Revisit prior years’ changes and take remedial measures: The Bill presents the National Assembly with the opportunity to relook at some of the tax provisions that were enacted last year, which have had negative consequences for businesses and make the requisite changes this year. Some of the key changes that need to be revised include the restriction on deductibility of invoices that are not e-TIMs compliant, abolition of waiver of penalties and interest and the end date of the tax amnesty. If the provision that requires taxpayers to only take a deduction of expenses that are supported by eTIMs compliant invoices is not deferred, it is likely to lead to forfeiture of genuine expenses incurred by many taxpayers – not because the taxpayers are not compliant but because the implementation window for e-TIMS has been extremely short for the Kenya Revenue Authority (KRA) and for businesses at large. Indeed, as at the time of writing this, there are still many technical challenges experienced by compliant taxpayers due to constant breakdowns in the system, which indicate that there is need to provide sufficient time for a robust system to be developed, tested and stabilised before taxpayers are punished for challenges that are not of their own making. Globally, implementation of electronic invoices has been staggered over several years to ensure that businesses are adequately prepared, and to manage disruption. The abolition of waiver of penalties and interest should also be reversed as there are many cases that deserve waiver where there are justifiable reasons such as grey areas in the law. Some of the proposed changes should be saved for later.

The Finance Bill is prepared on an annual basis that accords the Government an opportunity to defer some changes to subsequent years. It is notable that Finance Act 2023 has had a huge impact on taxpayers and it is prudent to pause and give room for the full impact of recent changes to be felt and for taxpayers to adjust to these changes before other equally burdensome taxes and levies are introduced. Furthermore, frequent changes in tax policies make it difficult for taxpayers to comply and increase the cost of doing business thus making the country unattractive for investment.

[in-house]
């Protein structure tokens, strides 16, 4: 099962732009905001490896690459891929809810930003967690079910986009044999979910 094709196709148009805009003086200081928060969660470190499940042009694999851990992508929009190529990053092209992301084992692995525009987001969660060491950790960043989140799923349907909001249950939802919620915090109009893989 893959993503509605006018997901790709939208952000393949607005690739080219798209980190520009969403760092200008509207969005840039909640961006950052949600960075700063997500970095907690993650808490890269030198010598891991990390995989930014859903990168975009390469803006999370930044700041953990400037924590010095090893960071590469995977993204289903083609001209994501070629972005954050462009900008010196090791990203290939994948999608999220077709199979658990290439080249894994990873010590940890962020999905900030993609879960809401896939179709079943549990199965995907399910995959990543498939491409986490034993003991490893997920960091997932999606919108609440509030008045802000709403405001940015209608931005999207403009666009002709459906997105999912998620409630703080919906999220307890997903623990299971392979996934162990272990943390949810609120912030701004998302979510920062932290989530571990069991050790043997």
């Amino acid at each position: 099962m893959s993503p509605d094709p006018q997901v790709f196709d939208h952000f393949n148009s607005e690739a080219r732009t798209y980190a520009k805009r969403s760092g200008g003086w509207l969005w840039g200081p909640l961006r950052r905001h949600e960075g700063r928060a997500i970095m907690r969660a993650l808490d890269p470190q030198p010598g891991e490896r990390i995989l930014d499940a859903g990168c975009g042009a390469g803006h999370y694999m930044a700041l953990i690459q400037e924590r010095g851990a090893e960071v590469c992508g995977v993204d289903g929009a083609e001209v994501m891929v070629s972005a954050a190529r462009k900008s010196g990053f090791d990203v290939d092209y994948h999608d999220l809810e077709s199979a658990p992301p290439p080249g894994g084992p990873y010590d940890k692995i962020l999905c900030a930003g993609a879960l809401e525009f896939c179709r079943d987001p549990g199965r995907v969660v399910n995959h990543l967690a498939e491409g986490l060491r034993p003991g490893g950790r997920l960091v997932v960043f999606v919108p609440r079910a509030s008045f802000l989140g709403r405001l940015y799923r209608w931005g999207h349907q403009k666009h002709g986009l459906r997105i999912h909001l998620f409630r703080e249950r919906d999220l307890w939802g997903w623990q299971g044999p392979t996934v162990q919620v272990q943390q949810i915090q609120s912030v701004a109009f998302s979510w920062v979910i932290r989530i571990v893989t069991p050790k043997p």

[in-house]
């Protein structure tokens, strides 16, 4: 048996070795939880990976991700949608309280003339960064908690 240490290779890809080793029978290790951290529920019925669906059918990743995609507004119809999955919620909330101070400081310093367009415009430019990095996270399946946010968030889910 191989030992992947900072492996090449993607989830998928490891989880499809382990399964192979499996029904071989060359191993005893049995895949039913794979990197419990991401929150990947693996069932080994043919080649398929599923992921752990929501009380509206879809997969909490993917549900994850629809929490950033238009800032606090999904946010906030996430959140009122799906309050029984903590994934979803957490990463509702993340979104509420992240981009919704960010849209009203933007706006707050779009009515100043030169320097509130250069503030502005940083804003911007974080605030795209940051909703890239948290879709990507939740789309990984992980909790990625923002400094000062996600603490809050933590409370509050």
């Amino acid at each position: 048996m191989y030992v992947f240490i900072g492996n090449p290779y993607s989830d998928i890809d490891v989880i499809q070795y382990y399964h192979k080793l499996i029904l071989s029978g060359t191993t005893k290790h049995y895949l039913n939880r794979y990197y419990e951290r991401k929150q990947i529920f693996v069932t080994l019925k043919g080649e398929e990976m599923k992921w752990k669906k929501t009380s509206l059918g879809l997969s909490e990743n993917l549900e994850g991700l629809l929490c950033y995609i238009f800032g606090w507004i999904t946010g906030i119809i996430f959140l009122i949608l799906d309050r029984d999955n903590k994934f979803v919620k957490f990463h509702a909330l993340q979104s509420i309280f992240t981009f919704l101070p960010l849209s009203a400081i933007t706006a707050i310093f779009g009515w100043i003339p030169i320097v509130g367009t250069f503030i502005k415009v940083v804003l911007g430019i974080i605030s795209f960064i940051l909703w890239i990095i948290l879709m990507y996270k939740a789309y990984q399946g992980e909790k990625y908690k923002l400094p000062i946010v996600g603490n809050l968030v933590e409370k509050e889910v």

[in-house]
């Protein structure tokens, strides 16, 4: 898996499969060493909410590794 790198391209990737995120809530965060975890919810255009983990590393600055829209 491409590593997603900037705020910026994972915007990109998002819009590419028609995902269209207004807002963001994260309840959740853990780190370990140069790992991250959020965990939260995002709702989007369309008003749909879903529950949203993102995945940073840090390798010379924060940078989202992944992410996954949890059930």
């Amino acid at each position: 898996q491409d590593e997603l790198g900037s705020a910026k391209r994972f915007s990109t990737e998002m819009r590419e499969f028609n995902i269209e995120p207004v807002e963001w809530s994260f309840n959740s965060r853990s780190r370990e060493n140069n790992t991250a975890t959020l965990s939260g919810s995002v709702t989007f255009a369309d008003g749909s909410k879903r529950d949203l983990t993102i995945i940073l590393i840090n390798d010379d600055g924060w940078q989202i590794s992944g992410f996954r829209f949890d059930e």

In addition, proposals that are likely to lead to tax leakage should be avoided at all costs. A good example of such a proposal is the proposed exemption of reimbursement made to public officers – this proposal will not only deprive the Government the much-needed revenue but is also likely to lead to huge tax leakage occasioned by tax planning. 

“The only difference between death and taxes is that death doesn’t get worse every time the Congress meets”.  These are the words of Will Rogers, a renowned American social commentator. Inevitably, most taxpayers will identify with this quote in a couple of days once the Bill is assented into law, not later than 30 June 2024. 

In the face of a heavy debt burden that is currently averaging 70% of the GDP, it is worth appreciating that the Government is faced with a tough situation of striking a balance between meeting the demands of citizenry and raising additional revenue to finance its expenditure. That said, the Government ought to consider the concerns raised on the burden of taxation and ensure the policies do not curtail economic growth. For the legislature, it must ensure that the opportunity granted to the public under the Constitution for public participation is not taken for granted and that the voice of the public does count. We can only hope that the Committee and the National Assembly will seriously consider the input provided by various stakeholders and indeed adopt those that would address the key concerns and result in a better outcome for taxpayers and the economy at large. 

Fredrick Kimotho is an Associate Director with Deloitte East Africa. The views presented are his own and not necessarily those of Deloitte. He can be reached at